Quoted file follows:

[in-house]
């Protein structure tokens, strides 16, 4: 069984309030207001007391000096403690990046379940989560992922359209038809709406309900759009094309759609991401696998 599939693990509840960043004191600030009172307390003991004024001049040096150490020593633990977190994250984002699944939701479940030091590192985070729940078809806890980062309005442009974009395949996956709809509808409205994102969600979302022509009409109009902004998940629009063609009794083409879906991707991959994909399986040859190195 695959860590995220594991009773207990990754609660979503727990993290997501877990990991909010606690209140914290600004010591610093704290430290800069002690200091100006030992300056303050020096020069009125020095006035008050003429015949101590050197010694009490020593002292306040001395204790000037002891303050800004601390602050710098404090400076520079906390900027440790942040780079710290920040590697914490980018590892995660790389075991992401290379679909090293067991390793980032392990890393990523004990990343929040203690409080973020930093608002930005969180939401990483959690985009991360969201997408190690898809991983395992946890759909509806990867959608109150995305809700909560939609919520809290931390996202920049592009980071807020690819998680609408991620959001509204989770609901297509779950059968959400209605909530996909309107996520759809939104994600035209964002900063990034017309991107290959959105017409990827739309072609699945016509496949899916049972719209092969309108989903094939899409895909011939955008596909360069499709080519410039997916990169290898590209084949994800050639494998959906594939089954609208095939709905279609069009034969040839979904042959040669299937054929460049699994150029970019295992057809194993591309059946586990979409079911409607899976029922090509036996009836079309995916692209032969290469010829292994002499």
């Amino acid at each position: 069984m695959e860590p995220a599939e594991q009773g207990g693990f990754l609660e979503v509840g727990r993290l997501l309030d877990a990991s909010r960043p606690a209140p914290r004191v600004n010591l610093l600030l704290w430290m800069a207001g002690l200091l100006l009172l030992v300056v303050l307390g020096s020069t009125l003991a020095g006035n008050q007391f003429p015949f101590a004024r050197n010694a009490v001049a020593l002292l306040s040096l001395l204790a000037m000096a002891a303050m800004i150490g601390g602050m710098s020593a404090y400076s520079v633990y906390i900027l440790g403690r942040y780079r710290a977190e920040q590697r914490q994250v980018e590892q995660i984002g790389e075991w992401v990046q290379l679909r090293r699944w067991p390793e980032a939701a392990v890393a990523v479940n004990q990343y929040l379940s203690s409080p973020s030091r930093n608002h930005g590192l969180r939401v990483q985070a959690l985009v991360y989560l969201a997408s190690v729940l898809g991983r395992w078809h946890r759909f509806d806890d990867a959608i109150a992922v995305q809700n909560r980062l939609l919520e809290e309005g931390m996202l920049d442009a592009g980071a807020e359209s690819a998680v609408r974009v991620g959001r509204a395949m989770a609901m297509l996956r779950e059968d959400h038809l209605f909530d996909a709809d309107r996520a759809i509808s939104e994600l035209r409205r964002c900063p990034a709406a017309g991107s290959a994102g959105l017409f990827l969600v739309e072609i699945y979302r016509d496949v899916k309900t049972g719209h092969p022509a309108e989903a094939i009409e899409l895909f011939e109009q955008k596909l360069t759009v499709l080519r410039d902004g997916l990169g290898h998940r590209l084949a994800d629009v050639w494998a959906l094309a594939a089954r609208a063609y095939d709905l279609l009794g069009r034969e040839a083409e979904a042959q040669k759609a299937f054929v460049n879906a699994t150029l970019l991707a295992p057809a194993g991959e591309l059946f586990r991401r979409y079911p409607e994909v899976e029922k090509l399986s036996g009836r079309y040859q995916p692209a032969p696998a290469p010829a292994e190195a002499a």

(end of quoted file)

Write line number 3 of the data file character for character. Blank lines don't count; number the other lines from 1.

């Amino acid at each position: 069984m695959e860590p995220a599939e594991q009773g207990g693990f990754l609660e979503v509840g727990r993290l997501l309030d877990a990991s909010r960043p606690a209140p914290r004191v600004n010591l610093l600030l704290w430290m800069a207001g002690l200091l100006l009172l030992v300056v303050l307390g020096s020069t009125l003991a020095g006035n008050q007391f003429p015949f101590a004024r050197n010694a009490v001049a020593l002292l306040s040096l001395l204790a000037m000096a002891a303050m800004i150490g601390g602050m710098s020593a404090y400076s520079v633990y906390i900027l440790g403690r942040y780079r710290a977190e920040q590697r914490q994250v980018e590892q995660i984002g790389e075991w992401v990046q290379l679909r090293r699944w067991p390793e980032a939701a392990v890393a990523v479940n004990q990343y929040l379940s203690s409080p973020s030091r930093n608002h930005g590192l969180r939401v990483q985070a959690l985009v991360y989560l969201a997408s190690v729940l898809g991983r395992w078809h946890r759909f509806d806890d990867a959608i109150a992922v995305q809700n909560r980062l939609l919520e809290e309005g931390m996202l920049d442009a592009g980071a807020e359209s690819a998680v609408r974009v991620g959001r509204a395949m989770a609901m297509l996956r779950e059968d959400h038809l209605f909530d996909a709809d309107r996520a759809i509808s939104e994600l035209r409205r964002c900063p990034a709406a017309g991107s290959a994102g959105l017409f990827l969600v739309e072609i699945y979302r016509d496949v899916k309900t049972g719209h092969p022509a309108e989903a094939i009409e899409l895909f011939e109009q955008k596909l360069t759009v499709l080519r410039d902004g997916l990169g290898h998940r590209l084949a994800d629009v050639w494998a959906l094309a594939a089954r609208a063609y095939d709905l279609l009794g069009r034969e040839a083409e979904a042959q040669k759609a299937f054929v460049n879906a699994t150029l970019l991707a295992p057809a194993g991959e591309l059946f586990r991401r979409y079911p409607e994909v899976e029922k090509l399986s036996g009836r079309y040859q995916p692209a032969p696998a290469p010829a292994e190195a002499a």